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How To Get Baby To Sleep In Crib After Co Sleeping

By Amy A. Vincent | Fact checked by Dr. Leah Alexander, MD, FAAP | Updated on April 24, 2022

Co-sleeping with your baby is a great way to create a strong bond and help them feel secure. However, there will come a time when you will want your baby to sleep in their own crib. This can be a difficult transition for some babies, but we can make the transition process easy and smooth with the right tips and tricks! In this blog post, we will discuss how to get the baby to sleep in a crib after co-sleeping. We will go over some tips that have worked for us, and we hope they work for you too!

How To Get Baby To Sleep In Crib After Co Sleeping

How to get baby to sleep in crib after co sleeping?

“It’s not fair to the child if you suddenly say to him/her that from now on, you’ll be sleeping in your own crib or room when the baby has been co-sleeping for a few years,” says Alanna McGinn, a sleep consultant in Burlington, Ont. “You should always begin with communication at this age.”

When the baby realizes it, you can do the following tips and tricks to make the transition process easier.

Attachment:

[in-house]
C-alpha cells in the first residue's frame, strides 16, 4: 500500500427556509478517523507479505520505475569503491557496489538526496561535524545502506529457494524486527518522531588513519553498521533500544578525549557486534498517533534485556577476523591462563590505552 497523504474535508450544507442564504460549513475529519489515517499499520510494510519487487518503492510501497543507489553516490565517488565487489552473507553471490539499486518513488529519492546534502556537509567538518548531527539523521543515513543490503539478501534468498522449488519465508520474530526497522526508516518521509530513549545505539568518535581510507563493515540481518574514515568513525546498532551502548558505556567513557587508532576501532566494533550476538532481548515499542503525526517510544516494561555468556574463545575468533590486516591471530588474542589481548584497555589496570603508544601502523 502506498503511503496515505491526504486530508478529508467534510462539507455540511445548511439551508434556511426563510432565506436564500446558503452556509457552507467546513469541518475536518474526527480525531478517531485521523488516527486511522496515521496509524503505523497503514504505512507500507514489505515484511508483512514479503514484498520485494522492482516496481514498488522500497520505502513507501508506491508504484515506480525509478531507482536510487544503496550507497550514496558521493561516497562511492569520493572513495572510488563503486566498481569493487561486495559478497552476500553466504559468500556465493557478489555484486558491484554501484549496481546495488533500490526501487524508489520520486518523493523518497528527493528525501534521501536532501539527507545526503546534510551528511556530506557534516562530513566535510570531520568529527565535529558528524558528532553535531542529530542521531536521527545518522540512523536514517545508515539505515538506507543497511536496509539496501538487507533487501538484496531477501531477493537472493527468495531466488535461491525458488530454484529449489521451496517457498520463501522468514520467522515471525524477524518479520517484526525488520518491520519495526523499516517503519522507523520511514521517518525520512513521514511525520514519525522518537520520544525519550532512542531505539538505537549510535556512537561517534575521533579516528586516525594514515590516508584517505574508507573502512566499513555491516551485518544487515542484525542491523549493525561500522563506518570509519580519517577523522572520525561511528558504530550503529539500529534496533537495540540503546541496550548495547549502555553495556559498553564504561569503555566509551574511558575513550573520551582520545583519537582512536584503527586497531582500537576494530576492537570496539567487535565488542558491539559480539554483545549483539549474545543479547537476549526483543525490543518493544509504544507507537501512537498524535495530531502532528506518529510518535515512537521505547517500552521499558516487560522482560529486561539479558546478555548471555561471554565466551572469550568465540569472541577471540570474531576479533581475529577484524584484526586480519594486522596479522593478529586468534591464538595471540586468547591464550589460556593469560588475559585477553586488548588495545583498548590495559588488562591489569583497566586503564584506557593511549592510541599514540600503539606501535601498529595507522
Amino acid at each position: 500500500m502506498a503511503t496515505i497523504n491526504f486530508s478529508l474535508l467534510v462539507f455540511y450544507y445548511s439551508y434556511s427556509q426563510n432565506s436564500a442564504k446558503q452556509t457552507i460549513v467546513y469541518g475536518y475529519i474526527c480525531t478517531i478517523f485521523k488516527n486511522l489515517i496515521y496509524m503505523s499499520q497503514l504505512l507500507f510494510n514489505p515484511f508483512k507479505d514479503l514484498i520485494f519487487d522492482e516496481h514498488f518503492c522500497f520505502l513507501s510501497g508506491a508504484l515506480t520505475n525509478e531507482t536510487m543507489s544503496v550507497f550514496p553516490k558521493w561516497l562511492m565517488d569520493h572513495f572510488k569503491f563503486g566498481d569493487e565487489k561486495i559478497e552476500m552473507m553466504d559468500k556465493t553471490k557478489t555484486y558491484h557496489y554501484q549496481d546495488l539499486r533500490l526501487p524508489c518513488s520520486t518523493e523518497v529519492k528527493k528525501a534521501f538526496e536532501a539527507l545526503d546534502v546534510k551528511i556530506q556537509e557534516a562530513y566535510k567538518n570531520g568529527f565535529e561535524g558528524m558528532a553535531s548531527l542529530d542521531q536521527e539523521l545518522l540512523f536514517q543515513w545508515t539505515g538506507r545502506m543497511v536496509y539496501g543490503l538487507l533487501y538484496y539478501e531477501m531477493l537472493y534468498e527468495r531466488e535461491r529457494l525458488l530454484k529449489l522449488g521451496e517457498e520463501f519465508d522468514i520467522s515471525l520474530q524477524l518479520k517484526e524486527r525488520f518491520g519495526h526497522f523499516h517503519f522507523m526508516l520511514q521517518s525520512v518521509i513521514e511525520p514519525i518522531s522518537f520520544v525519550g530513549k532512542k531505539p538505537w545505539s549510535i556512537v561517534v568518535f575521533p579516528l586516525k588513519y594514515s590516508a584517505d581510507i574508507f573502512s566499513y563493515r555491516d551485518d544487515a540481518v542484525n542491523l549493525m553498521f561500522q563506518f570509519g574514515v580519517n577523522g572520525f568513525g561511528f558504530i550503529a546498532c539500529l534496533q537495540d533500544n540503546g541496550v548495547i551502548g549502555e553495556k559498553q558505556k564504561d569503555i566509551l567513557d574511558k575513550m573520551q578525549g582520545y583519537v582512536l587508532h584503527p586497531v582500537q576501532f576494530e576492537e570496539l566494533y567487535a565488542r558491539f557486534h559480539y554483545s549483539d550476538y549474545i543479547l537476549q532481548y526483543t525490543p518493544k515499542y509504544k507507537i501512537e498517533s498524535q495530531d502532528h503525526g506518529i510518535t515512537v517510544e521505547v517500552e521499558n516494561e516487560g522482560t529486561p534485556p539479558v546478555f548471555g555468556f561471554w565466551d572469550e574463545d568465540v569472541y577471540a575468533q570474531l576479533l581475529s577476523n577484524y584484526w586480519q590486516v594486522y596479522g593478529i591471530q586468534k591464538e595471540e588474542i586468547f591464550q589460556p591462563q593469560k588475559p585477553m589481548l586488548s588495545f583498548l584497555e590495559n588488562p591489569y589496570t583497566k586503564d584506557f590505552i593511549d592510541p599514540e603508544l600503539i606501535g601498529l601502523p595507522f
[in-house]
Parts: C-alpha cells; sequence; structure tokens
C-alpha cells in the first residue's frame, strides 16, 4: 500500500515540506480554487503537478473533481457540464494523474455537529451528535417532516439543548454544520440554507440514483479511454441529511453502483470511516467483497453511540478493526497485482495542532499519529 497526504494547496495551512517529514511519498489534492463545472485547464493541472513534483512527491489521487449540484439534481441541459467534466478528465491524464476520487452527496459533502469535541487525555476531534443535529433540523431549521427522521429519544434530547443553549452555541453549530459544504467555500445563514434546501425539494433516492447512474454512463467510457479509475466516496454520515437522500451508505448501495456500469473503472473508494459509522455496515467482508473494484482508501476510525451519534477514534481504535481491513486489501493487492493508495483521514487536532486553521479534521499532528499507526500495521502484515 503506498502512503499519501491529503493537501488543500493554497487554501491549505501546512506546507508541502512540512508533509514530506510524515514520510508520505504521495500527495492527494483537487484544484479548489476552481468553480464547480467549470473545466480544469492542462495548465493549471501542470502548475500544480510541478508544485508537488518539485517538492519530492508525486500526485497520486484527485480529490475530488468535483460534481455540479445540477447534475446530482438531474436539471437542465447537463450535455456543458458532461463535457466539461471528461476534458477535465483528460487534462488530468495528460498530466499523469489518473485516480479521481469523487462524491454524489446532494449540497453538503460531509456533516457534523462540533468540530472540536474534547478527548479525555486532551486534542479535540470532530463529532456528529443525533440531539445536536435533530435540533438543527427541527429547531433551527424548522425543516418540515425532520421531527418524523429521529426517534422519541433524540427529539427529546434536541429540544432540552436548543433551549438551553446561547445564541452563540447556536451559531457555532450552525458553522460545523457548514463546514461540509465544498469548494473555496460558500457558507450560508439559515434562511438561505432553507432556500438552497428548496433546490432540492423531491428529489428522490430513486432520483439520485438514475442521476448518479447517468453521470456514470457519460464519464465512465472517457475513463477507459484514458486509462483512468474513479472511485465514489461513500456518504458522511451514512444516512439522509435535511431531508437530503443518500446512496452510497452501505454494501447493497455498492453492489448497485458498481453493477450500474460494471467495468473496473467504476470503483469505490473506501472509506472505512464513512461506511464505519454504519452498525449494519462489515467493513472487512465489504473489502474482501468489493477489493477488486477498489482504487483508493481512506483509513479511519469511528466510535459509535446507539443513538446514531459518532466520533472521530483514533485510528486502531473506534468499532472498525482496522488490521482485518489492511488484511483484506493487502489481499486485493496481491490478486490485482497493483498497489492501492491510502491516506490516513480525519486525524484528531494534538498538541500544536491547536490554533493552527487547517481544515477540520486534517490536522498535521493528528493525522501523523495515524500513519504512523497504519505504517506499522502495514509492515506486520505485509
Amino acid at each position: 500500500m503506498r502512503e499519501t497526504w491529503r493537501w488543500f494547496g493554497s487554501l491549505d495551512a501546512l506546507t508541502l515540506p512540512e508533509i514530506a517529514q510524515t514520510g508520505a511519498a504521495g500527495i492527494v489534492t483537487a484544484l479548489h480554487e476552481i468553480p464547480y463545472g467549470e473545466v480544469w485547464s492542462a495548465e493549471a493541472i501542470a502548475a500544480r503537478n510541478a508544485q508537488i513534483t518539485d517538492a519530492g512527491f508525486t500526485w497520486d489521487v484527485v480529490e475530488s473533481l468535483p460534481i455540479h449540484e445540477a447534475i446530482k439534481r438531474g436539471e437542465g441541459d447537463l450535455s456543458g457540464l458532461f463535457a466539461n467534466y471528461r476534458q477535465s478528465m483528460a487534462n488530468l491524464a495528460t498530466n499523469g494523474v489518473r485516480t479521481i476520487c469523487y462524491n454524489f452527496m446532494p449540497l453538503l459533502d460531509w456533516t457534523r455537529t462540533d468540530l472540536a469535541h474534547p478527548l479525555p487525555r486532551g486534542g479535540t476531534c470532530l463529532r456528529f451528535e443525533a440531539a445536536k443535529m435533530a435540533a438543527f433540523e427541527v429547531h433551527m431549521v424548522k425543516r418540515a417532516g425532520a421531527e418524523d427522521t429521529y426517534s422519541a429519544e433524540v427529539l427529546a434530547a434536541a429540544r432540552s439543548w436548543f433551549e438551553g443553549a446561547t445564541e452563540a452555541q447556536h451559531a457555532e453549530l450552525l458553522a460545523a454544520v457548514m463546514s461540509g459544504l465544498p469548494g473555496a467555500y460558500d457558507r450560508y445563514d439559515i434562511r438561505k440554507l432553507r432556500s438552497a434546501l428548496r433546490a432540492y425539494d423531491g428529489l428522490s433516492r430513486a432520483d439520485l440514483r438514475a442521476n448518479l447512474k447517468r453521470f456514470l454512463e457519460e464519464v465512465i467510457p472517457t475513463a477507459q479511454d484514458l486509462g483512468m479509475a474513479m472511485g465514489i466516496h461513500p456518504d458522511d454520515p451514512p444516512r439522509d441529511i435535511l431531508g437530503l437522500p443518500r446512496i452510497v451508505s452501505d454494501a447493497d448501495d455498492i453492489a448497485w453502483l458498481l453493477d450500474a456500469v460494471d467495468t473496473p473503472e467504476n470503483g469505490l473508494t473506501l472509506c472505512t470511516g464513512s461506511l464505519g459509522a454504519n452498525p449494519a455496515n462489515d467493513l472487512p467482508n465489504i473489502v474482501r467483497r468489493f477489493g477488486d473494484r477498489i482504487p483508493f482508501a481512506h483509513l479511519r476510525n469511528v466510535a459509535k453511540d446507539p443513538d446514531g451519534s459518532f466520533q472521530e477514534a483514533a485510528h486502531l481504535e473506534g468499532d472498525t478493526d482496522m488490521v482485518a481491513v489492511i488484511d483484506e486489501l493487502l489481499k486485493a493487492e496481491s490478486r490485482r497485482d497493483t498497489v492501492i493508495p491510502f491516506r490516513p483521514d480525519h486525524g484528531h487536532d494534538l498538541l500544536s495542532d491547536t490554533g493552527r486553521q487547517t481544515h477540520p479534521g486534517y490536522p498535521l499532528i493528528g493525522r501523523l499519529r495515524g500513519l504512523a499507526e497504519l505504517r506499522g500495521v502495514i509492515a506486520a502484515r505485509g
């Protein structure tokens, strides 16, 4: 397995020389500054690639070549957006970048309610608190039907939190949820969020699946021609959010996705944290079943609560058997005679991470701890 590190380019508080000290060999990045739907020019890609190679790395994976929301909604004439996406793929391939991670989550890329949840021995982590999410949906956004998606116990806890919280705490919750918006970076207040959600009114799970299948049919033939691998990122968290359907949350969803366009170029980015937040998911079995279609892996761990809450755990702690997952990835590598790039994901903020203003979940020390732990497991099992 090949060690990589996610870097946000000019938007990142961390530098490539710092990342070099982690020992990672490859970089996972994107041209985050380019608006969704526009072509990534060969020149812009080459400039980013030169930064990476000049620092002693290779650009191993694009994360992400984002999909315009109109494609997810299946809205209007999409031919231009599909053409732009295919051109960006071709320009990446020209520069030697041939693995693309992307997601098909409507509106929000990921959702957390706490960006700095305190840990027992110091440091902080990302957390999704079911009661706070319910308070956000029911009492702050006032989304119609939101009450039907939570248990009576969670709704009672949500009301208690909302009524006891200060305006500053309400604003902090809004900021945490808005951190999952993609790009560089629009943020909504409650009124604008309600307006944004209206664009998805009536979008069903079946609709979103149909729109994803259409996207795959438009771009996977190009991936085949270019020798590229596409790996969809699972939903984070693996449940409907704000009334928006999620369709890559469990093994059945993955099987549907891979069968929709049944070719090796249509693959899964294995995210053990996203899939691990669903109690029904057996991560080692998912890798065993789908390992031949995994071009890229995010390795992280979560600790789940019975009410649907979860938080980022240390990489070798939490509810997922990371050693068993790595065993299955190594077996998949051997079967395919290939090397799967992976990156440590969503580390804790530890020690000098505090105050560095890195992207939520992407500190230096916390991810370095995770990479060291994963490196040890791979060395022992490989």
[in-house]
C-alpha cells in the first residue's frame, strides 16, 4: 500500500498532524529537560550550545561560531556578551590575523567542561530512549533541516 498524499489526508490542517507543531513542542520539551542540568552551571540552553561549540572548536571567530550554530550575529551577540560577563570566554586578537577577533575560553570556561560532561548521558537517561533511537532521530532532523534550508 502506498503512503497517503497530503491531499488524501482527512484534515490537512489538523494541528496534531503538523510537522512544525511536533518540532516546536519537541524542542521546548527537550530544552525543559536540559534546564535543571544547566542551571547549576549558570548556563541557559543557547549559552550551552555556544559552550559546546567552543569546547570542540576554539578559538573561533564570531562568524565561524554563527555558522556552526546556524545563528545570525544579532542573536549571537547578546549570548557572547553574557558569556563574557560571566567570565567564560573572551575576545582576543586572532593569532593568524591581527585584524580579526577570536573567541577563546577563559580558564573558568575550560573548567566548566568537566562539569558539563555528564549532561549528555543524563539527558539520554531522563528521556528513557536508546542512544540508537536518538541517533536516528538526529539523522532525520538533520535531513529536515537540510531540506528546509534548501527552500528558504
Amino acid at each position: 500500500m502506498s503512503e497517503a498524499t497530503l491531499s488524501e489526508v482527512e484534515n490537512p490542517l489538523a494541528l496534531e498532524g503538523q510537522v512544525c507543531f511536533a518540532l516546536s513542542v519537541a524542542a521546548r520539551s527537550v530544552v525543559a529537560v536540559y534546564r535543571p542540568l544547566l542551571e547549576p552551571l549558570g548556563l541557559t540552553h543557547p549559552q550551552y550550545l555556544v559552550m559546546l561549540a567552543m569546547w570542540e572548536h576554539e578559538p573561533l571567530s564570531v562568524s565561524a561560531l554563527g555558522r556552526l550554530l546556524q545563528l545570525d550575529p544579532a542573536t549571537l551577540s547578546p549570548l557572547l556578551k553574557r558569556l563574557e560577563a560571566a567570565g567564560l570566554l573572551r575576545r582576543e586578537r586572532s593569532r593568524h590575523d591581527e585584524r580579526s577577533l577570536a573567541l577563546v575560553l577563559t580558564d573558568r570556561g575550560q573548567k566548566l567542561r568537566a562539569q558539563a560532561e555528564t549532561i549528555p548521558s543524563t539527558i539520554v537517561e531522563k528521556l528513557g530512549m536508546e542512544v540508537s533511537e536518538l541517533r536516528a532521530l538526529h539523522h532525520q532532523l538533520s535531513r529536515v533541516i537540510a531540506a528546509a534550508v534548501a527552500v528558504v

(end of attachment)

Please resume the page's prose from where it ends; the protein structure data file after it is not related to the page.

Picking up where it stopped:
Gradually open up the space between you and your child:

One way to start getting babies used to sleeping in their crib is by gradually increasing the space between you and your child. This can be done over some time until they are eventually sleeping in their own crib.

Start by using a bedside co-sleeper or a bassinet beside your bed. These items will keep your baby at a safe distance, ensuring he doesn’t wake up one day and find himself suddenly and unexpectedly without you, which might be frightening. A bedside sleeper is a great way to ease into the transition while also providing you with some additional space.

Place the crib in your bedroom: